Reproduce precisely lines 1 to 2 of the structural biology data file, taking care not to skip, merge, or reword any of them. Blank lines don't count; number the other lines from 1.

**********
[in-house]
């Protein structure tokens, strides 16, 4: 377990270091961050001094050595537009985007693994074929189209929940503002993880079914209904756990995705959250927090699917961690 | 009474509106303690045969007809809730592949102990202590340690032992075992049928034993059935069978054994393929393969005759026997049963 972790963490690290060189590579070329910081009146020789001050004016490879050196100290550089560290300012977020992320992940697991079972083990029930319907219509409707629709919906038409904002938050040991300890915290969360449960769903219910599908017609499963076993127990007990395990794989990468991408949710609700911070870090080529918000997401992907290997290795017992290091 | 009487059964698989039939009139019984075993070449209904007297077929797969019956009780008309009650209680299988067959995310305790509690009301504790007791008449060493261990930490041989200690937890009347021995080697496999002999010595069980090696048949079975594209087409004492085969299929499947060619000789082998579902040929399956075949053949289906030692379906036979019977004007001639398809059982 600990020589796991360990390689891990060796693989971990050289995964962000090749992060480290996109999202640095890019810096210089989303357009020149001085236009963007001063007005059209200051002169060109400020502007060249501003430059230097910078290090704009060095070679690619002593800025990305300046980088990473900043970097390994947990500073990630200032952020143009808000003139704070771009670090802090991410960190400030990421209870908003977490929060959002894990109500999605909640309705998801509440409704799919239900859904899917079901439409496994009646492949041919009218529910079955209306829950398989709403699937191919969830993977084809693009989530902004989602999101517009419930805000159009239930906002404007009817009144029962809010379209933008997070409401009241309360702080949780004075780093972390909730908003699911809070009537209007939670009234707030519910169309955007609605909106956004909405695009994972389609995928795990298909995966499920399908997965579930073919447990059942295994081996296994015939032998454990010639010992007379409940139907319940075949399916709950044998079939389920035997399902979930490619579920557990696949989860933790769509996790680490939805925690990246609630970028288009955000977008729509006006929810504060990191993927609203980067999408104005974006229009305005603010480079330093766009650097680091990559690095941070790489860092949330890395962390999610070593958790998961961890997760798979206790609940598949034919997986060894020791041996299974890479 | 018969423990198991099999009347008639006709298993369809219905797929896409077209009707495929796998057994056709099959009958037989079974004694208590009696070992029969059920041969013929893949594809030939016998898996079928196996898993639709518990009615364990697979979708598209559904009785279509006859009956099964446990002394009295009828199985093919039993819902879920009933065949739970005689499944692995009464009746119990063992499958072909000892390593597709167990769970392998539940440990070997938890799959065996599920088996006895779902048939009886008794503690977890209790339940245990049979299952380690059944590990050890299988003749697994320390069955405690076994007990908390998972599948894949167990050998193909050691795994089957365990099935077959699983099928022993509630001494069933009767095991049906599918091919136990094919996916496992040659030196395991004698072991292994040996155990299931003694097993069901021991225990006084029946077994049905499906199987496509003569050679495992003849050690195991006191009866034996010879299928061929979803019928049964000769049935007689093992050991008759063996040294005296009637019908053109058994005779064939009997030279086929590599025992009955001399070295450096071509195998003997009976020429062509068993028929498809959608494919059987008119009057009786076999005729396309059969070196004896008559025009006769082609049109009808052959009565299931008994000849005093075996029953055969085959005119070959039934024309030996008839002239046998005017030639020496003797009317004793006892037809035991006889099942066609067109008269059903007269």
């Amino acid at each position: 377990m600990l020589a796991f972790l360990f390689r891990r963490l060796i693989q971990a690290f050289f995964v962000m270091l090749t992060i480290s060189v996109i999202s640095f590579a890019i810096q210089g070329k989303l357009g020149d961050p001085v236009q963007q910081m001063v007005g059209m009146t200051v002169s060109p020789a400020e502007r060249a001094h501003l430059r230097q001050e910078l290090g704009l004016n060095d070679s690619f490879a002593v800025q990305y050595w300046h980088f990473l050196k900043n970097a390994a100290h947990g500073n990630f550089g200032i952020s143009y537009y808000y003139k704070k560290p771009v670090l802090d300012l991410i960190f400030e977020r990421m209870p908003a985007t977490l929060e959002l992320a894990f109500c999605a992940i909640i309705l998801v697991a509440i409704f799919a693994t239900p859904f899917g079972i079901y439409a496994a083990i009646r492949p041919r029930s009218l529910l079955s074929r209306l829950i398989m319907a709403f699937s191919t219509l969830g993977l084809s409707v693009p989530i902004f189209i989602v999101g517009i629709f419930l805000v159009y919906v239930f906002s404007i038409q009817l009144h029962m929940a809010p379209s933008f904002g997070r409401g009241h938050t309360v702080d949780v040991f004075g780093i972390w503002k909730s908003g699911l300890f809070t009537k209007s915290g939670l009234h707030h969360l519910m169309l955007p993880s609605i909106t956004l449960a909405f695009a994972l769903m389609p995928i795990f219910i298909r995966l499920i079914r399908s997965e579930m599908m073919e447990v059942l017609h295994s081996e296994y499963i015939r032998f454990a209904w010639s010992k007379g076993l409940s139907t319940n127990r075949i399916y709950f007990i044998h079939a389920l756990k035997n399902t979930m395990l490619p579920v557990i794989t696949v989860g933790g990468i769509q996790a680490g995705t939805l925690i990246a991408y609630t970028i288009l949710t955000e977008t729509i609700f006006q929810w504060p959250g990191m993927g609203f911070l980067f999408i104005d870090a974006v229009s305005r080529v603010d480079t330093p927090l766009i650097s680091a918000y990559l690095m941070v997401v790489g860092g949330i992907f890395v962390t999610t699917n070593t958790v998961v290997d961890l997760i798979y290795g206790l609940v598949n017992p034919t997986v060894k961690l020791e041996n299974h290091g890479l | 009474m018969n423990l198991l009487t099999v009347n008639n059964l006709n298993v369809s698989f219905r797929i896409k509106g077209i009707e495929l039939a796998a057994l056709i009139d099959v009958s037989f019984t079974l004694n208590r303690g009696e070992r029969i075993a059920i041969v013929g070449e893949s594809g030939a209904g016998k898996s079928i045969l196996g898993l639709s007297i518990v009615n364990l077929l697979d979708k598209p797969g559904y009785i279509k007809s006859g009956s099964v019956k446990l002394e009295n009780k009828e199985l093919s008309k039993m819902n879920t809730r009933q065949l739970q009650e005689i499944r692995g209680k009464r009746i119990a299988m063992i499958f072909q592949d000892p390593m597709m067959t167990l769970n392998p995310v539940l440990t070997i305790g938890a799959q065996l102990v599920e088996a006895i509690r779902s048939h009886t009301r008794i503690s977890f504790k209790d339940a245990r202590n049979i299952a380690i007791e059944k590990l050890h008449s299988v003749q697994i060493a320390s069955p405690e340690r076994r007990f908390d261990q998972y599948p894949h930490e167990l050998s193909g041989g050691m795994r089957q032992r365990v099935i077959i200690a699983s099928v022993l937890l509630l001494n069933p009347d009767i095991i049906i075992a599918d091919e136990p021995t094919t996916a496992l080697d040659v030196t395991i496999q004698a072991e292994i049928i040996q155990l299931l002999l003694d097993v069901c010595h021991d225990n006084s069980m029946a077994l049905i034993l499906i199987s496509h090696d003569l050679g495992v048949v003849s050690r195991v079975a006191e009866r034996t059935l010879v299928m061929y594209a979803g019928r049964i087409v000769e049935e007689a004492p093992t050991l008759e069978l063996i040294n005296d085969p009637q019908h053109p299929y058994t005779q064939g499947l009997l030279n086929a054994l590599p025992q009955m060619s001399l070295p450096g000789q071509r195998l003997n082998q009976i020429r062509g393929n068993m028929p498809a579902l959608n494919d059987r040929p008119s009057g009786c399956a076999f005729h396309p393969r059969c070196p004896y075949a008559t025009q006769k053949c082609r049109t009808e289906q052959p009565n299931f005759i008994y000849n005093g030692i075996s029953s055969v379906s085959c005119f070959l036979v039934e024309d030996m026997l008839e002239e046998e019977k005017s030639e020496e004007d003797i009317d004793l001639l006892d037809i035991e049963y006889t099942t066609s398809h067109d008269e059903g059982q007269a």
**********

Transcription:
[in-house]
């Protein structure tokens, strides 16, 4: 377990270091961050001094050595537009985007693994074929189209929940503002993880079914209904756990995705959250927090699917961690 | 009474509106303690045969007809809730592949102990202590340690032992075992049928034993059935069978054994393929393969005759026997049963 972790963490690290060189590579070329910081009146020789001050004016490879050196100290550089560290300012977020992320992940697991079972083990029930319907219509409707629709919906038409904002938050040991300890915290969360449960769903219910599908017609499963076993127990007990395990794989990468991408949710609700911070870090080529918000997401992907290997290795017992290091 | 009487059964698989039939009139019984075993070449209904007297077929797969019956009780008309009650209680299988067959995310305790509690009301504790007791008449060493261990930490041989200690937890009347021995080697496999002999010595069980090696048949079975594209087409004492085969299929499947060619000789082998579902040929399956075949053949289906030692379906036979019977004007001639398809059982 600990020589796991360990390689891990060796693989971990050289995964962000090749992060480290996109999202640095890019810096210089989303357009020149001085236009963007001063007005059209200051002169060109400020502007060249501003430059230097910078290090704009060095070679690619002593800025990305300046980088990473900043970097390994947990500073990630200032952020143009808000003139704070771009670090802090991410960190400030990421209870908003977490929060959002894990109500999605909640309705998801509440409704799919239900859904899917079901439409496994009646492949041919009218529910079955209306829950398989709403699937191919969830993977084809693009989530902004989602999101517009419930805000159009239930906002404007009817009144029962809010379209933008997070409401009241309360702080949780004075780093972390909730908003699911809070009537209007939670009234707030519910169309955007609605909106956004909405695009994972389609995928795990298909995966499920399908997965579930073919447990059942295994081996296994015939032998454990010639010992007379409940139907319940075949399916709950044998079939389920035997399902979930490619579920557990696949989860933790769509996790680490939805925690990246609630970028288009955000977008729509006006929810504060990191993927609203980067999408104005974006229009305005603010480079330093766009650097680091990559690095941070790489860092949330890395962390999610070593958790998961961890997760798979206790609940598949034919997986060894020791041996299974890479 | 018969423990198991099999009347008639006709298993369809219905797929896409077209009707495929796998057994056709099959009958037989079974004694208590009696070992029969059920041969013929893949594809030939016998898996079928196996898993639709518990009615364990697979979708598209559904009785279509006859009956099964446990002394009295009828199985093919039993819902879920009933065949739970005689499944692995009464009746119990063992499958072909000892390593597709167990769970392998539940440990070997938890799959065996599920088996006895779902048939009886008794503690977890209790339940245990049979299952380690059944590990050890299988003749697994320390069955405690076994007990908390998972599948894949167990050998193909050691795994089957365990099935077959699983099928022993509630001494069933009767095991049906599918091919136990094919996916496992040659030196395991004698072991292994040996155990299931003694097993069901021991225990006084029946077994049905499906199987496509003569050679495992003849050690195991006191009866034996010879299928061929979803019928049964000769049935007689093992050991008759063996040294005296009637019908053109058994005779064939009997030279086929590599025992009955001399070295450096071509195998003997009976020429062509068993028929498809959608494919059987008119009057009786076999005729396309059969070196004896008559025009006769082609049109009808052959009565299931008994000849005093075996029953055969085959005119070959039934024309030996008839002239046998005017030639020496003797009317004793006892037809035991006889099942066609067109008269059903007269």